"Fight the Good Fight," released Sept. 17 on iTunes, combines the Texas swing of the Light Crust Doughboys and modern electronic music. Fight the Good Fight brings together life-long acoustic and electronic drummer/musician Chrisroode and the Grammy Award winning artist and producer Art Greenshaw.
The earliest incarnation of Light Crust Doughboys formed in 1931 and are The State of Texas' Official Music Ambassadors. While there have been a various band line-ups, the most recent manifestation is fronted Art Greenshaw includes Randy Wills, a fifth generation descendant of Bob Wills, another linchpin in western swing music and one-time member of the band. The Doughboys also boast themselves as the longest-running band in the history of recorded music. More importantly may be the similarities between Pappy O'Daniel and the Soggy Bottom Boys in the movie "O Brother, Where Art Thou?" The similarities between the bands formation and the portrayal of events and "Pappy" are striking.
Chris is well-versed in creating unique auditory destinations relying on his diverse performance experience, there are aspects of every genre of music and styles found within the tracks he creates. Recently, Roode's music could be described as blazing fast music to relax with. His drum and percussion experience can be the only responsible party for the unique rhythms and expressions found within the Fight the Good Fight Album and other tracks he has released. Roode's method for creatively dividing time is far beyond the trendy beats in modern pop or dance music, yet accessible and appreciable by even the most passive listener.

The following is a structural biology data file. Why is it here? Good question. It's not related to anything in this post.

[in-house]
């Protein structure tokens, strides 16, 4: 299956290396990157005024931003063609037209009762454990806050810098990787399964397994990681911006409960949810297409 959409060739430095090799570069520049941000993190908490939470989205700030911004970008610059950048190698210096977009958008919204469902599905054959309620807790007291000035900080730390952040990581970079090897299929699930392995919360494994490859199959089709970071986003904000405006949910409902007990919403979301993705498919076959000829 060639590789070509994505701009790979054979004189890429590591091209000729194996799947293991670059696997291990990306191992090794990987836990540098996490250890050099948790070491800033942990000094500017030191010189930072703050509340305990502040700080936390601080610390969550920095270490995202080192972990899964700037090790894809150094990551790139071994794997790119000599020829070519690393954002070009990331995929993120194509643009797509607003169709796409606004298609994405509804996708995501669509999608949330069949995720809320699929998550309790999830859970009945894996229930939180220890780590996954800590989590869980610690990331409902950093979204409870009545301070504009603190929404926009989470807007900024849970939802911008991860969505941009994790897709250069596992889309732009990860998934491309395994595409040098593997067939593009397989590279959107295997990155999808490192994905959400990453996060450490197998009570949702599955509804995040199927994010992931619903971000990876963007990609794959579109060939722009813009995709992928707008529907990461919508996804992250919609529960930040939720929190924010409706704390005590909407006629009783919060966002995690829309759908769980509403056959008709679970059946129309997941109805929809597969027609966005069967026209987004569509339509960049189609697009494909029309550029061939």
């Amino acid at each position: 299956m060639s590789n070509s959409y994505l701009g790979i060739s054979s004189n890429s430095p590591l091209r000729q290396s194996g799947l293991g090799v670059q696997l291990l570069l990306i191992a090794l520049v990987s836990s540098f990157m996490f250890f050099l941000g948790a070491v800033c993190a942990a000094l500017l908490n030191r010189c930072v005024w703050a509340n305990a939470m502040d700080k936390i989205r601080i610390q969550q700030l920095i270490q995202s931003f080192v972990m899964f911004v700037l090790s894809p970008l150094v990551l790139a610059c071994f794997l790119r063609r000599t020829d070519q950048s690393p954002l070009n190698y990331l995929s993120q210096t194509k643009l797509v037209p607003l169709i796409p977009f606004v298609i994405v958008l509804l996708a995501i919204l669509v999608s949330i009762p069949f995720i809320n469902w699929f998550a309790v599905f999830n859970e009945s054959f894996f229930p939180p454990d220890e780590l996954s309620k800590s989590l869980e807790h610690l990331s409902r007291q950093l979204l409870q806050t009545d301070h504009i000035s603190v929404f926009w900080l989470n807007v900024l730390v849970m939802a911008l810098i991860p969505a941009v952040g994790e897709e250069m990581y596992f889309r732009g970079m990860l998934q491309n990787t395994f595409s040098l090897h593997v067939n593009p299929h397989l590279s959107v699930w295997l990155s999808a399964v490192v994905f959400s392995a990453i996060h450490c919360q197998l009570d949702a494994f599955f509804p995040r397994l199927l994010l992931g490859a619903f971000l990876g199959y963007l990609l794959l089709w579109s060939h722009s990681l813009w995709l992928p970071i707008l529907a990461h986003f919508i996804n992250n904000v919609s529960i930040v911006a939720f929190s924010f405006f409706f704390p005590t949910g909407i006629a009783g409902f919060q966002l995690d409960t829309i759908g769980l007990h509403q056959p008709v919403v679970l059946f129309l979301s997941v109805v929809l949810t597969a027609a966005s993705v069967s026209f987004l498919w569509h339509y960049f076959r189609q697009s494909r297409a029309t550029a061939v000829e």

During the first listen I can't help but envision a mashup between Moby's 1999 album, "Play" and the specif sound of Bob Wills and His Texas Playboys. While those familiar with Moby are unfamiliar Wills, he is considered a pioneer of the western swing style of music and his sound is akin to those sampled by Moby thoughout the Play album.
"Fight the Good Fight" is not simply a bland sampling of two opposing music forces or a poor mix by a turntablist. Each track fuses the independent styles of Light Crust and Chrisroode while allowing each to compliment the other.
The first track, "Man of Promise," comes to the table quickly with strong lead vocals and chorus by the Doughboys and tight digital synth dark wandering bass. Promise moves like a surgeon between a relaxed trance and heart-pounding trance without losing tempo.
As we continue with "Rapture Time" you can feel the strong percussion carry you through some familiar western movie, letting you saunter through on some powerful techno horse. The kick drum, wobble bass, and the vocals meld a serious yet relaxed state of mind as one might envision considering a rapture of any kind.
The title track is full of airy synths that take you to a new world not visited by the previous songs.
The strongest tracks are "Man of Promise," "Rapture Time," and "Sonic Electronic" but the entire albulm has it's own pulse and push that won't allow you to sit still while listening. Fans of either genre of music may be pleasently surprised as they're introduced to the sounds of the other world they'll hear in "Fight the Good Fight." The lush and electronically created world combined with haunting vocals and stylings of western swing create a new planet where the accoustic and the digital mingle expressively for all to enjoy.
You can get Fight the Good Fight for yourself on iTunes
Learn more about Chrisroode and his musical expressions at Chrisroode.com
The Light Crust Doughboys and their history and achievements can be explored at lightcrustdoughboys.com
If you enjoyed this article, take a moment, and consider subscribing so you won't miss future groupings of words that have been loosely formed into sentences.
You can click the subscribe above,
You can follow @evansvilledrums on Twitter,
and why not enrage your friends by sharing/liking this article on Facebook?
View the most recent National Drums Examiner articles